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July 28, 2009

CORPUS CHRISTI RESIDENT GUILTY OF RECEVING CHILD PORNOGRAPHY

(CORPUS CHRISTI, Texas) – Steven Thomas Brunsma, 61, has pleaded guilty to receiving child pornography via the internet, United States Attorney Tim Johnson announced today. U.S. District Court Judge John D. Rainey accepted Brunsma’s guilty plea and set the case for sentencing on Oct. 15, 2009, at 3:30 p.m. The child pornography consisted of images of male minors engaged in sexually explicit conduct. 

The investigation leading to the charges began in North Carolina in 2004 when child pornography was discovered on a computer owned by Brunsma which he had taken to a repair shop. Forensic analysis of that computer, first by state and later by federal authorities, revealed the existence of child pornography. While the forensic analysis was occurring in North Carolina, Brunsma relocated to Corpus Christi. Investigators with the FBI located him in March of 2009 and obtained his currently owned computers to search for child pornography. Forensic examination of Brunsma’s computers possessed at his Corpus Christi home led to the discovery of approximately 1200 suspected images of child pornography of which more than one thousand have been previously identified as real child victims by the National Center for Missing and Exploited Children. Brunsma admitted to law enforcement that he had actively searched for child pornography via the internet.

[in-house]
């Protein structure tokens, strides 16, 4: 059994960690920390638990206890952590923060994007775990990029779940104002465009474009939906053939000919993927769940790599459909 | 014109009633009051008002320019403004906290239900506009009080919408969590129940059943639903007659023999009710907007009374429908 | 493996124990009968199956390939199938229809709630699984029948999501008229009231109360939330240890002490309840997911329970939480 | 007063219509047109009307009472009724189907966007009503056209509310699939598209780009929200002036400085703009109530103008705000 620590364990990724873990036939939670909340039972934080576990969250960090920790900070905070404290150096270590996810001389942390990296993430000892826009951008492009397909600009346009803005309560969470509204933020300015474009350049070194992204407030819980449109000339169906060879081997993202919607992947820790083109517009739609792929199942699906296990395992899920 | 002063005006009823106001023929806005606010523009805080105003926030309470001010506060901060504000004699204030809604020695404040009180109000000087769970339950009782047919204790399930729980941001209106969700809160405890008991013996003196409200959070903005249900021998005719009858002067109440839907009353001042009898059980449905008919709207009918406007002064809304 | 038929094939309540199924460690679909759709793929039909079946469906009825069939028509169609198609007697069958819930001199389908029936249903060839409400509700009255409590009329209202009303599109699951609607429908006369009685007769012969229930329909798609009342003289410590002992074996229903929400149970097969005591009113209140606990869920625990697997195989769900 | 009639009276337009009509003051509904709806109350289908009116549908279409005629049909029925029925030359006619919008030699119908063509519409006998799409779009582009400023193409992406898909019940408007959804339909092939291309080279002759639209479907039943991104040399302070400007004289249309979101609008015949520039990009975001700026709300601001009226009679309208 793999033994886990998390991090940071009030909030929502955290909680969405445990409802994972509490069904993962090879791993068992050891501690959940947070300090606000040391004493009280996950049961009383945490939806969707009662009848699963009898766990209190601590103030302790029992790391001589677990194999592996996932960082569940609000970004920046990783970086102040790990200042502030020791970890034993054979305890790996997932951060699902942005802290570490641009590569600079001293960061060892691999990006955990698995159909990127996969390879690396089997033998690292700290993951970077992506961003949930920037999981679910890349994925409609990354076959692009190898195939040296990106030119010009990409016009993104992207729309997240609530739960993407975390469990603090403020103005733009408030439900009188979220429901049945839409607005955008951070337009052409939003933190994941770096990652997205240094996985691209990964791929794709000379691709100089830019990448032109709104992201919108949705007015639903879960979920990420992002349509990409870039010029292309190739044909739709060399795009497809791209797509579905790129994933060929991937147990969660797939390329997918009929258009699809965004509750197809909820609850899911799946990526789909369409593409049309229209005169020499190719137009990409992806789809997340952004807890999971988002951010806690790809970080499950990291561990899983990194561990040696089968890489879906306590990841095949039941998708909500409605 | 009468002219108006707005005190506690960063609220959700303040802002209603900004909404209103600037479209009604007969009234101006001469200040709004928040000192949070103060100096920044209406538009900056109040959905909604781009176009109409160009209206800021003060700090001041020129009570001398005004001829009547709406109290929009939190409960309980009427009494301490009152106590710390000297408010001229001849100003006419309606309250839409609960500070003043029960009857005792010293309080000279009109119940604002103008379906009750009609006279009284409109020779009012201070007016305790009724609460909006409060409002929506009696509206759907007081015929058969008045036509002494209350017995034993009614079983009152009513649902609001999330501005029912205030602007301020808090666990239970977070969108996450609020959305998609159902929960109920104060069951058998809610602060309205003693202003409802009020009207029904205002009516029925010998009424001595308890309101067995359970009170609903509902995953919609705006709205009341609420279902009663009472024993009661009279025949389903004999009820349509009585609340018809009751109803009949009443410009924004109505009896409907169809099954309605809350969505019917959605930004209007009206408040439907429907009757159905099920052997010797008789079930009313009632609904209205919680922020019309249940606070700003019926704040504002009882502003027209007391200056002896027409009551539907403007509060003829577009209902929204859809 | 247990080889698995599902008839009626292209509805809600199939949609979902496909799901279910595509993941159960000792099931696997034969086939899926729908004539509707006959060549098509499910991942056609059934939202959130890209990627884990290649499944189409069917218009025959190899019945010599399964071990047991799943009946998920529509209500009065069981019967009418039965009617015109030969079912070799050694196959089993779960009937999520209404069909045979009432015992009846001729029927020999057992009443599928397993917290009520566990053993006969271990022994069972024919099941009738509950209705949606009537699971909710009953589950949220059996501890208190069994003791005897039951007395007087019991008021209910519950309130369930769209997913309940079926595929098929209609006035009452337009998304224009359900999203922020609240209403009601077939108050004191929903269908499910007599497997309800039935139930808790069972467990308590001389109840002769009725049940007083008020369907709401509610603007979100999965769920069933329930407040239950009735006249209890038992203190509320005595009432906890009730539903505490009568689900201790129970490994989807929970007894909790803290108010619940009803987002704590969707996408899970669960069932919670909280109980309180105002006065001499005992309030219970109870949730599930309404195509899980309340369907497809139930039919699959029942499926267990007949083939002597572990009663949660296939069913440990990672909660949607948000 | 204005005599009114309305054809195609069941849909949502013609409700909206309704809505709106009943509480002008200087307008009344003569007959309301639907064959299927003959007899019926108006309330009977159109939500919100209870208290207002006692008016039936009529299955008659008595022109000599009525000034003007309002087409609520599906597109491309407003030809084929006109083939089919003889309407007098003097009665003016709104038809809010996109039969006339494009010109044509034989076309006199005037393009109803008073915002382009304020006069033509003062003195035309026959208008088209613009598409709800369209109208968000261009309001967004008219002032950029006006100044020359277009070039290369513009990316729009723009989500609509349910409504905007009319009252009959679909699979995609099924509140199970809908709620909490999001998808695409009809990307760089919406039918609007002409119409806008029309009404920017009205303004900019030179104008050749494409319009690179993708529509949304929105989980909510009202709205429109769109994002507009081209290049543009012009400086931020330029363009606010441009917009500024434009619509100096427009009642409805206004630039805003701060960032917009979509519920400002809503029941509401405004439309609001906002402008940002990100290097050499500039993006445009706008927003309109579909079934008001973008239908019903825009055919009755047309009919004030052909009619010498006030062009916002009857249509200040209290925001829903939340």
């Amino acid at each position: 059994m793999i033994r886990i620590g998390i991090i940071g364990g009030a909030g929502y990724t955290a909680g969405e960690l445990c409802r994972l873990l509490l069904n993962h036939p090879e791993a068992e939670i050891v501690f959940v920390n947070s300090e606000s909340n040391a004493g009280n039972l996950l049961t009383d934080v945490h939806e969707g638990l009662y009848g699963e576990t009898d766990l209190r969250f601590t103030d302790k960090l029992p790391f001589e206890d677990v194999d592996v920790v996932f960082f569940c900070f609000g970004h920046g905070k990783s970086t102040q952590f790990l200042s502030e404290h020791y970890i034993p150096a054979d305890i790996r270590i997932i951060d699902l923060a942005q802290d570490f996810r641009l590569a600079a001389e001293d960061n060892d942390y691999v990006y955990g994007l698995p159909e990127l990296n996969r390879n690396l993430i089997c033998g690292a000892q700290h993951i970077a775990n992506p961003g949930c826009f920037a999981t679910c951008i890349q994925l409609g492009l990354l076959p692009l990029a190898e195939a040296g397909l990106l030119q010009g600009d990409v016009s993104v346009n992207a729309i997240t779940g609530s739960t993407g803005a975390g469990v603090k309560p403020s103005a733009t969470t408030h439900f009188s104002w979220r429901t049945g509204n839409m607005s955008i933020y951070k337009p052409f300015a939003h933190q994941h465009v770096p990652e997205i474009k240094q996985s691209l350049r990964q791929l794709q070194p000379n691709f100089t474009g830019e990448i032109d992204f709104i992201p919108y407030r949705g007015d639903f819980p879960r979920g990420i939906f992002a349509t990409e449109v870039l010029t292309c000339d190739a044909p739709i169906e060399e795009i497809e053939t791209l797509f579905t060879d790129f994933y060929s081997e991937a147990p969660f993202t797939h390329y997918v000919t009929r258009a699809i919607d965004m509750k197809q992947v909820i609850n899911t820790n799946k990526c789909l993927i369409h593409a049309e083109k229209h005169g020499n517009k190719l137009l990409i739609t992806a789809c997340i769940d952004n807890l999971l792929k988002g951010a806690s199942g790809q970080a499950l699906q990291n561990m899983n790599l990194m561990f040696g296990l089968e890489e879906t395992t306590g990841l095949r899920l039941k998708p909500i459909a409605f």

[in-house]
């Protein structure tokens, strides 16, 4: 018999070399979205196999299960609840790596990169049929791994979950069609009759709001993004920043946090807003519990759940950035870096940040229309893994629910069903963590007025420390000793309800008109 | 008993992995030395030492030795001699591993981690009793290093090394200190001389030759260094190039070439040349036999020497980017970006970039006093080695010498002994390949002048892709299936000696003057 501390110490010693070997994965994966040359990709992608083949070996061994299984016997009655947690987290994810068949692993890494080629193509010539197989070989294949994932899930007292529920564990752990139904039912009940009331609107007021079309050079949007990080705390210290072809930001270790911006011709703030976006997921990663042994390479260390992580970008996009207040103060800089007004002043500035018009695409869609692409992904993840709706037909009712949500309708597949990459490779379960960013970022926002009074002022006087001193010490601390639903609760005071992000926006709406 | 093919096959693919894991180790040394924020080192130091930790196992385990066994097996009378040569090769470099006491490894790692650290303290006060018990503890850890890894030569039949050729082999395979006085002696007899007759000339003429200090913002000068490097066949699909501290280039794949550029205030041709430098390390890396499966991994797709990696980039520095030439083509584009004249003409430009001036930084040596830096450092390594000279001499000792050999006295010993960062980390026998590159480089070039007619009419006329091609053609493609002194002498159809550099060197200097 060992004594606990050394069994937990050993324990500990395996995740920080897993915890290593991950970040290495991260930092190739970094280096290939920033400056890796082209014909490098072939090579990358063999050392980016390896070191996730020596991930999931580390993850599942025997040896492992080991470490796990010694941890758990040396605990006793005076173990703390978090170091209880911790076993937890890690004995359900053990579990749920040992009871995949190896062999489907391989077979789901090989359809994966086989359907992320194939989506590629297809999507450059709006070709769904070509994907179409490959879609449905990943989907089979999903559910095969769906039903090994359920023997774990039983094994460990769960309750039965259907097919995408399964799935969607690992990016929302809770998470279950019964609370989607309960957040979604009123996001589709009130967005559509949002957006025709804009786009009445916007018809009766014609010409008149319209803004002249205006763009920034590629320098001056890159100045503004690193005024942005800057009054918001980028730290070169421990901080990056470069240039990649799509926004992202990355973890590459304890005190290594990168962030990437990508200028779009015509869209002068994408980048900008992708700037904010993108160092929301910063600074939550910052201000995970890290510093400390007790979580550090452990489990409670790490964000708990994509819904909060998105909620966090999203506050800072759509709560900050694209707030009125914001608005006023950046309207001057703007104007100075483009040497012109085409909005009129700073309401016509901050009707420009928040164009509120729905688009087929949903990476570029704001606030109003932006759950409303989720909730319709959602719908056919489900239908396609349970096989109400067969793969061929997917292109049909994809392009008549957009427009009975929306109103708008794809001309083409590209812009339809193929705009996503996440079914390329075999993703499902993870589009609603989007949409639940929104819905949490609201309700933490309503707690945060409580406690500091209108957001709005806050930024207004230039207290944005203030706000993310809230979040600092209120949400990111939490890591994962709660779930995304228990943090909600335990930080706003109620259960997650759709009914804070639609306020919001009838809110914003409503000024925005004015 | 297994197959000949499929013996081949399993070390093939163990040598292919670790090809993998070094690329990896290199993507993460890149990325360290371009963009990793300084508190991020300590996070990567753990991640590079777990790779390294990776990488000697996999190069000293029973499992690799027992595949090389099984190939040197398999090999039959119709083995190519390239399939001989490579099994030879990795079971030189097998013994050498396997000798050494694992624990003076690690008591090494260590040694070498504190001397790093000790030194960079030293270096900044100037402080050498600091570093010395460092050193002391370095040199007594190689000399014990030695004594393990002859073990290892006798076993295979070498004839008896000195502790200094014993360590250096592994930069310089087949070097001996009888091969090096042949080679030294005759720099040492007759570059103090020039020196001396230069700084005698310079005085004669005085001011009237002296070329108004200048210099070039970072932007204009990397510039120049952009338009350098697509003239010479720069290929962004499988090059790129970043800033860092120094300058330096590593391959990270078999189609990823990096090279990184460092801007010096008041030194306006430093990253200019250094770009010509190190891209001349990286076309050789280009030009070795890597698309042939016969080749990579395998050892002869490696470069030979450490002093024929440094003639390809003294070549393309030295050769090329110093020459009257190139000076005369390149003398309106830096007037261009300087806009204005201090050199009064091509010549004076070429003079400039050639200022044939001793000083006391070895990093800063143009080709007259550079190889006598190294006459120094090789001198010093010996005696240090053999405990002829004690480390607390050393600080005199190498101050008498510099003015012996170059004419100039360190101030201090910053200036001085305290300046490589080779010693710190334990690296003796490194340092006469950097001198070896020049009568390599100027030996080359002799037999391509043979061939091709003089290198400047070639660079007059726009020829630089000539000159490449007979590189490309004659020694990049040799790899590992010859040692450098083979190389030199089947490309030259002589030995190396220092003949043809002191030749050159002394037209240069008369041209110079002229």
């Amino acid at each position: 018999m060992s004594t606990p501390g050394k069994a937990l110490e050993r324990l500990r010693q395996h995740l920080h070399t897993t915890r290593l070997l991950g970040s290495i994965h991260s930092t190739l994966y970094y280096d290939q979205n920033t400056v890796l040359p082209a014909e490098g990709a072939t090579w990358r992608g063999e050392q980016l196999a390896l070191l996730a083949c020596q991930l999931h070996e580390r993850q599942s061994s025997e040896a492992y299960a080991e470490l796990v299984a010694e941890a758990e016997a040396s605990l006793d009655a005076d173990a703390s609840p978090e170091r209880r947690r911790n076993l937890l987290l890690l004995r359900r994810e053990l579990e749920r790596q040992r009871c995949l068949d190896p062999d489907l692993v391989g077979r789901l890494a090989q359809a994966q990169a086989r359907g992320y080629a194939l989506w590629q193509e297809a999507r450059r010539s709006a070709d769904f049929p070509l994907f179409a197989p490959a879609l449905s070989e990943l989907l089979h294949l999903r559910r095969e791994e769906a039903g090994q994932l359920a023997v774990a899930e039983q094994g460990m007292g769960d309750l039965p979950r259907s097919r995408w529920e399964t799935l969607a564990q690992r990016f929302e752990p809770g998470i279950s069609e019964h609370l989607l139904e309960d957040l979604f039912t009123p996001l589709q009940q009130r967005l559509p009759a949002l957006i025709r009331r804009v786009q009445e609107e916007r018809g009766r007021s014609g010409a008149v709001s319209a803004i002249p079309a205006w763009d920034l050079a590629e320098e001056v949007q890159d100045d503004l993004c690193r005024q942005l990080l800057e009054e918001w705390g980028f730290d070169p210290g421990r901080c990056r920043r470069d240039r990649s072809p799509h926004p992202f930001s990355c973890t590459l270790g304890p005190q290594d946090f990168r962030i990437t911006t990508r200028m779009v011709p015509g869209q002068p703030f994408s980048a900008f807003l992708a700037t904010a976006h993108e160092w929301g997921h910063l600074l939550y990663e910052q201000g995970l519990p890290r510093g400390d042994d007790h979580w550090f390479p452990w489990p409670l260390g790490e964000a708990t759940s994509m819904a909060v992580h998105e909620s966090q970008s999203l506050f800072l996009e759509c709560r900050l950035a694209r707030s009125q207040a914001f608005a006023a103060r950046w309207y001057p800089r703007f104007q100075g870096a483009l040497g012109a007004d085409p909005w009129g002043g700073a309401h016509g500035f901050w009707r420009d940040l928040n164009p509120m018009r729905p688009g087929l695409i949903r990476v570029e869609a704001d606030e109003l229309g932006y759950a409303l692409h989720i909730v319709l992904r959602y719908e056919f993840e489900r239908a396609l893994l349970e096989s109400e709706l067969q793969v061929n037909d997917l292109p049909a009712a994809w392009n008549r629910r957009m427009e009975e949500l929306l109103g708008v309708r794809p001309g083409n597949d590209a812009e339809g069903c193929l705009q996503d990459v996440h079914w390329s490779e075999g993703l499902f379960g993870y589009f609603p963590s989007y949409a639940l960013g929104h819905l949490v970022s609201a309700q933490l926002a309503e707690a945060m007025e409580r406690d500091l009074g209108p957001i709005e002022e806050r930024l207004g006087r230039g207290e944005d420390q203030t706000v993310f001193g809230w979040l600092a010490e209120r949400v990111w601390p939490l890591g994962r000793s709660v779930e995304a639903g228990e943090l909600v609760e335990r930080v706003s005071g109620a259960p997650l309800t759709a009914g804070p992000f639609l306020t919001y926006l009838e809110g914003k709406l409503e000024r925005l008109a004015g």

Brunsma has remained in federal custody without bond since the date of his arrest on May 21, 2009, by order of the court.

Assistant U.S. Attorney Lance Duke is prosecuting this case brought as part of Project Safe Childhood, a nationwide initiative to combat the growing epidemic of child sexual exploitation and abuse launched in May 2006 by the Department of Justice. Led by United States Attorneys’ Offices and the Criminal Division’s Child Exploitation and Obscenity Section, Project Safe Childhood marshals federal, state and local resources to better locate, apprehend and prosecute individuals who exploit children via the Internet, as well as to identify and rescue victims. For more information about Project Safe Childhood, please visit www.projectsafechildhood.gov.

 

 

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